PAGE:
The median income for a household in the town was $66,295, and the median income for a family was $69,222. Males had a median income of $45,154 versus $31,639 for females. The per capita income for the town was $21,652. About 0.7% of families and 2.5% of the population were below the poverty line, including 0.6% of those under age 18 and 7.6% of those age 65 or over.

Government[edit]

Town government[edit]

Executive Branch: Three-member Board of Selectmen with three-year staggered terms. George F. Miller-Chairman, Linda Howerton and Stephen R. Castellina Legislative Branch: Open Town Meeting.

State government[edit]

Representative in General Court

Senator in General Court

Governor's Councillor

Federal government[edit]

Representative to the United States House of Representatives

Senators in the United States Senate

Education[edit]

  • Berkley Community School - Grades Pre-K through 4 : South Main Street, Berkley, MA
  • Berkley Middle School - Grades 5 through 8  : North Main Street, Berkley, MA
  • Somerset Berkley Regional High School - Grades 9 through 12 : 270 Grandview Avenue, Somerset, MA (beginning in Fall 2011)[15][16]

High school students may also attend Bristol County Agricultural High School in Dighton, Bristol-Plymouth Regional Technical School in Taunton, or local private and parochial schools; the closest Catholic high school is Coyle and Cassidy High School in Taunton.

Berkley Congregational Church

Local attractions[edit]

Bridge Village Heritage Park is a park created by the Berkley Historical Commission. It is at 70 Elm Street at the south-east abutment to the Berkley-Dighton Bridge. Opened in October 2006, this .5-acre (2,000 m2) area is aimed at canoeing and kayaking. Motor boats and boats in tow are prohibited.

Dighton Rock State Park is a park that holds the Dighton Rock, a boulder with petroglyphs of uncertain age and authorship, in a museum on an 85-acre (340,000 m2) site on the Taunton River. Trails and a stage for theatre productions highlight the park.

Berkley Congregational Church was established just two years after the town's founding in 1635. Located at 13 South Main Street, the church has offered continuous religious services since its inception.

Notable people[edit]

Tony Gaffney, basketball player.

Chad Cloutier, U.S. Army Veteran.

See also[edit]

References[edit]

  1. ^ a b "Geographic Identifiers: 2010 Demographic Profile Data (G001): Berkley town, Bristol County, Massachusetts". U.S. Census Bureau, American Factfinder. Retrieved February 5, 2013. 
  2. ^ History of Bristol County, Massachusetts: With Biographical Sketches of Many of Its Pioneers and Prominent Men, Part 1, 1883
  3. ^ U.S. Geological Survey Somerset, MA 7.5 by 15-minute quadrangle, 1985.
  4. ^ "TOTAL POPULATION (P1), 2010 Census Summary File 1". American FactFinder, All County Subdivisions within Massachusetts. United States Census Bureau. 2010.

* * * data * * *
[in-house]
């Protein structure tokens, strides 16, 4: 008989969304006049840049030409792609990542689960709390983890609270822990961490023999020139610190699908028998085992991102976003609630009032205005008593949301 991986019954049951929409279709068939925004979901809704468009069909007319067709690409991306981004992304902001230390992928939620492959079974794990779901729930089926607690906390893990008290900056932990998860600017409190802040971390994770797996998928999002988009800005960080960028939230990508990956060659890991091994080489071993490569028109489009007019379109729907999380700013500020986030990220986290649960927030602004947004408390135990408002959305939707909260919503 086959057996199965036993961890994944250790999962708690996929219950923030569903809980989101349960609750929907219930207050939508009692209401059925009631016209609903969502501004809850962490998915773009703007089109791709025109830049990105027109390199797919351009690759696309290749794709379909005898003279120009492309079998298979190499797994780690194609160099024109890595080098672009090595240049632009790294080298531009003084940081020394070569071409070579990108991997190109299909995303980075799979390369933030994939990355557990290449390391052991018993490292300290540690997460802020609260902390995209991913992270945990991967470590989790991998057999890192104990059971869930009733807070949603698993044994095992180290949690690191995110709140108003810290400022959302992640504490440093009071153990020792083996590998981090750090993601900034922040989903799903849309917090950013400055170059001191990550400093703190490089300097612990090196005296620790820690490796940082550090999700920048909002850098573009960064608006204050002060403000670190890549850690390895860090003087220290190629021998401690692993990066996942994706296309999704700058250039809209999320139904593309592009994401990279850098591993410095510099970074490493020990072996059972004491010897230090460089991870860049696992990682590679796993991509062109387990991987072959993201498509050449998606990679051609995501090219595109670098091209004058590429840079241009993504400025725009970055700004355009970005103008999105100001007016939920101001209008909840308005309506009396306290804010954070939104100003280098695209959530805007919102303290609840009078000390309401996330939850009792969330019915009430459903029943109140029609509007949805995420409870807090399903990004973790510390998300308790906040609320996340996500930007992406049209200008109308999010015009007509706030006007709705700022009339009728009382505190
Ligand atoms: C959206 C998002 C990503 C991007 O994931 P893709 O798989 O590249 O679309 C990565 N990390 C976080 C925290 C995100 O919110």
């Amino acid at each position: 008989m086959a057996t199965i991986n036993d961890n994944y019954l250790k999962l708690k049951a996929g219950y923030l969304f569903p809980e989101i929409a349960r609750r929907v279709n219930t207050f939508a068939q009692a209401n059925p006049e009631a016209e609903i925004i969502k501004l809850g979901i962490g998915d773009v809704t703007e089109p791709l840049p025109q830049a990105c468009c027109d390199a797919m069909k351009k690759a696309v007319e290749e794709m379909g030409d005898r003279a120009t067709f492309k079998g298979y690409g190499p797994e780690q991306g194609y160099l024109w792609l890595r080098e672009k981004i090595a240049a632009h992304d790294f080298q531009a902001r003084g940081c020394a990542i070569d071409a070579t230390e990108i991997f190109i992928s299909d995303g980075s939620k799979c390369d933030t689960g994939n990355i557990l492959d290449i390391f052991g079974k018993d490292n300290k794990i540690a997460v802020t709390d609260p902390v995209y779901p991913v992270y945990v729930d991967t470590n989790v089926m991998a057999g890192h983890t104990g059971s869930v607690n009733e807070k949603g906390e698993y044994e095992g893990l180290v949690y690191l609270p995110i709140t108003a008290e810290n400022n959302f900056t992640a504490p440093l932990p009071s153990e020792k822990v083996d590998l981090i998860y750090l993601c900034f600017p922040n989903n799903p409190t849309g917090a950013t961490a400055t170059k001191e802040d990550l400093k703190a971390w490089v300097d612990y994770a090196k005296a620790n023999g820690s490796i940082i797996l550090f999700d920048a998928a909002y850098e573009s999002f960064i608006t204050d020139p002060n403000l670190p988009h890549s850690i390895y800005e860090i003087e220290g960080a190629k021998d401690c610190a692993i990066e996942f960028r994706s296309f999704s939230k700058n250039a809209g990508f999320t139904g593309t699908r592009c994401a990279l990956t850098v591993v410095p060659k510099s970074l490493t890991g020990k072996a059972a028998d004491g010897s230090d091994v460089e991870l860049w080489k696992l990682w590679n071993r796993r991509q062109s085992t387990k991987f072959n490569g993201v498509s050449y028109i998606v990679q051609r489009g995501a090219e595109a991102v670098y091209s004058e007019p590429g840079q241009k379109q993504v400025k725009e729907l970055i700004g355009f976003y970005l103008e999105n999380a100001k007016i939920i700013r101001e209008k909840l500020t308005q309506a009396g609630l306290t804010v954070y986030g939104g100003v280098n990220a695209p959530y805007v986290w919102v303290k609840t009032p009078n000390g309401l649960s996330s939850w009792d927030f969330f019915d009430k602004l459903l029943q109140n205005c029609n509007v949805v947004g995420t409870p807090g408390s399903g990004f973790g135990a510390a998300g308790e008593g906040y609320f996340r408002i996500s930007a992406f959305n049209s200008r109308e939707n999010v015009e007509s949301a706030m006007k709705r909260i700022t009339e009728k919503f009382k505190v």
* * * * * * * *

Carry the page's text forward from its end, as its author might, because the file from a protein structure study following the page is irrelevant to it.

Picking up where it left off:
5. ^ "Massachusetts by Place and County Subdivision - GCT-T1. Population Estimates". United States Census Bureau. Retrieved July 12, 2011. 
  6. ^ "1990 Census of Population, General Population Characteristics: Massachusetts". US Census Bureau. December 1990. Table 76: General Characteristics of Persons, Households, and Families: 1990. 1990 CP-1-23. Retrieved July 12, 2011. 
  7. ^ "1980 Census of the Population, Number of Inhabitants: Massachusetts". US Census Bureau. December 1981. Table 4. Populations of County Subdivisions: 1960 to 1980. PC80-1-A23. Retrieved July 12, 2011. 
  8. ^ "1950 Census of Population". 1: Number of Inhabitants. Bureau of the Census. 1952. Section 6, Pages 21-10 and 21-11, Massachusetts Table 6. Population of Counties by Minor Civil Divisions: 1930 to 1950. Retrieved July 12, 2011. 
  9. ^ "1920 Census of Population". Bureau of the Census. Number of Inhabitants, by Counties and Minor Civil Divisions. Pages 21-5 through 21-7. Massachusetts Table 2. Population of Counties by Minor Civil Divisions: 1920, 1910, and 1920. Retrieved July 12, 2011. 
  10. ^ "1890 Census of the Population". Department of the Interior, Census Office. Pages 179 through 182. Massachusetts Table 5. Population of States and Territories by Minor Civil Divisions: 1880 and 1890. Retrieved July 12, 2011. 
  11. ^ "1870 Census of the Population". Department of the Interior, Census Office. 1872. Pages 217 through 220. Table IX. Population of Minor Civil Divisions, &c. Massachusetts. Retrieved July 12, 2011. 
  12. ^ "1860 Census". Department of the Interior, Census Office. 1864. Pages 220 through 226. State of Massachusetts Table No. 3. Populations of Cities, Towns, &c. Retrieved July 12, 2011. 
  13. ^ "1850 Census". Department of the Interior, Census Office. 1854. Pages 338 through 393. Populations of Cities, Towns, &c. Retrieved July 12, 2011. 
  14. ^ "American FactFinder". United States Census Bureau. Retrieved 2008-01-31. 
  15. ^ http://www.sbregional.org/SBR_High_Schoo_placeholderl.html
  16. ^ http://www.heraldnews.com/news/education/x1137370490/State-education-chief-approves-Somerset-Berkley-union

External links[edit]